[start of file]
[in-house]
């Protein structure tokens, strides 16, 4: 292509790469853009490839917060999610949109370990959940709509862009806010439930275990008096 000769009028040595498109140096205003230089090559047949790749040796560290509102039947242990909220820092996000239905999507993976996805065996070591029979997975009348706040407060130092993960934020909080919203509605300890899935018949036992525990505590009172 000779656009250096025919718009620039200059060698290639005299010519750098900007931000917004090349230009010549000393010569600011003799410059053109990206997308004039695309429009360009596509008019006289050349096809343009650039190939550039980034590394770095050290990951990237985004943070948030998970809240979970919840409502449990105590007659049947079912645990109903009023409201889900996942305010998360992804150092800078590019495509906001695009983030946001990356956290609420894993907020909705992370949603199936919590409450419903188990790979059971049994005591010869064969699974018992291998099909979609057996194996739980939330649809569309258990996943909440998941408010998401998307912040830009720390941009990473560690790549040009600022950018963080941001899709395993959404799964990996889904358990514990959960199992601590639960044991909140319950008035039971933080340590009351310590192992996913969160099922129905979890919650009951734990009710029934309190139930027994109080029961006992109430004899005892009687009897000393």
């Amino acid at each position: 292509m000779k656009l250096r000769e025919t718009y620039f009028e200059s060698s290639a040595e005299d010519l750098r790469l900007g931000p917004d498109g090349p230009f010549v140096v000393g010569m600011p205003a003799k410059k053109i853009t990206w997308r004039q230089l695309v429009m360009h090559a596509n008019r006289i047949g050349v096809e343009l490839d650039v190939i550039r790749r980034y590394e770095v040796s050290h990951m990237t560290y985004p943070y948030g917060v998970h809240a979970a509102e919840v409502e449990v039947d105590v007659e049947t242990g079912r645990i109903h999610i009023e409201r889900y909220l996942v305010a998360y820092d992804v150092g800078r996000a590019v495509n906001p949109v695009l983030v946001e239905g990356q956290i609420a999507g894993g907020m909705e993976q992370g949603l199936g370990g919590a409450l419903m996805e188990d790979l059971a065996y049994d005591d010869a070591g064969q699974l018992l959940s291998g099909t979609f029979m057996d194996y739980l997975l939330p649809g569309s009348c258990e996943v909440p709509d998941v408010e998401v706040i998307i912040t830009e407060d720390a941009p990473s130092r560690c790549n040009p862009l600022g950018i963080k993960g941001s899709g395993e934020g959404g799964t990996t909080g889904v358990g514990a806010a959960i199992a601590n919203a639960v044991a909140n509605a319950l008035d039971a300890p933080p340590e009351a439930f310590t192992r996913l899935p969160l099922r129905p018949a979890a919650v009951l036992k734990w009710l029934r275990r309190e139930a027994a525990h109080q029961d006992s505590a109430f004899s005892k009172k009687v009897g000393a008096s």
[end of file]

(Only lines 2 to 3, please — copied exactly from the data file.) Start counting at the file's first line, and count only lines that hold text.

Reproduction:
């Protein structure tokens, strides 16, 4: 292509790469853009490839917060999610949109370990959940709509862009806010439930275990008096 000769009028040595498109140096205003230089090559047949790749040796560290509102039947242990909220820092996000239905999507993976996805065996070591029979997975009348706040407060130092993960934020909080919203509605300890899935018949036992525990505590009172 000779656009250096025919718009620039200059060698290639005299010519750098900007931000917004090349230009010549000393010569600011003799410059053109990206997308004039695309429009360009596509008019006289050349096809343009650039190939550039980034590394770095050290990951990237985004943070948030998970809240979970919840409502449990105590007659049947079912645990109903009023409201889900996942305010998360992804150092800078590019495509906001695009983030946001990356956290609420894993907020909705992370949603199936919590409450419903188990790979059971049994005591010869064969699974018992291998099909979609057996194996739980939330649809569309258990996943909440998941408010998401998307912040830009720390941009990473560690790549040009600022950018963080941001899709395993959404799964990996889904358990514990959960199992601590639960044991909140319950008035039971933080340590009351310590192992996913969160099922129905979890919650009951734990009710029934309190139930027994109080029961006992109430004899005892009687009897000393």
């Amino acid at each position: 292509m000779k656009l250096r000769e025919t718009y620039f009028e200059s060698s290639a040595e005299d010519l750098r790469l900007g931000p917004d498109g090349p230009f010549v140096v000393g010569m600011p205003a003799k410059k053109i853009t990206w997308r004039q230089l695309v429009m360009h090559a596509n008019r006289i047949g050349v096809e343009l490839d650039v190939i550039r790749r980034y590394e770095v040796s050290h990951m990237t560290y985004p943070y948030g917060v998970h809240a979970a509102e919840v409502e449990v039947d105590v007659e049947t242990g079912r645990i109903h999610i009023e409201r889900y909220l996942v305010a998360y820092d992804v150092g800078r996000a590019v495509n906001p949109v695009l983030v946001e239905g990356q956290i609420a999507g894993g907020m909705e993976q992370g949603l199936g370990g919590a409450l419903m996805e188990d790979l059971a065996y049994d005591d010869a070591g064969q699974l018992l959940s291998g099909t979609f029979m057996d194996y739980l997975l939330p649809g569309s009348c258990e996943v909440p709509d998941v408010e998401v706040i998307i912040t830009e407060d720390a941009p990473s130092r560690c790549n040009p862009l600022g950018i963080k993960g941001s899709g395993e934020g959404g799964t990996t909080g889904v358990g514990a806010a959960i199992a601590n919203a639960v044991a909140n509605a319950l008035d039971a300890p933080p340590e009351a439930f310590t192992r996913l899935p969160l099922r129905p018949a979890a919650v009951l036992k734990w009710l029934r275990r309190e139930a027994a525990h109080q029961d006992s505590a109430f004899s005892k009172k009687v009897g000393a008096s």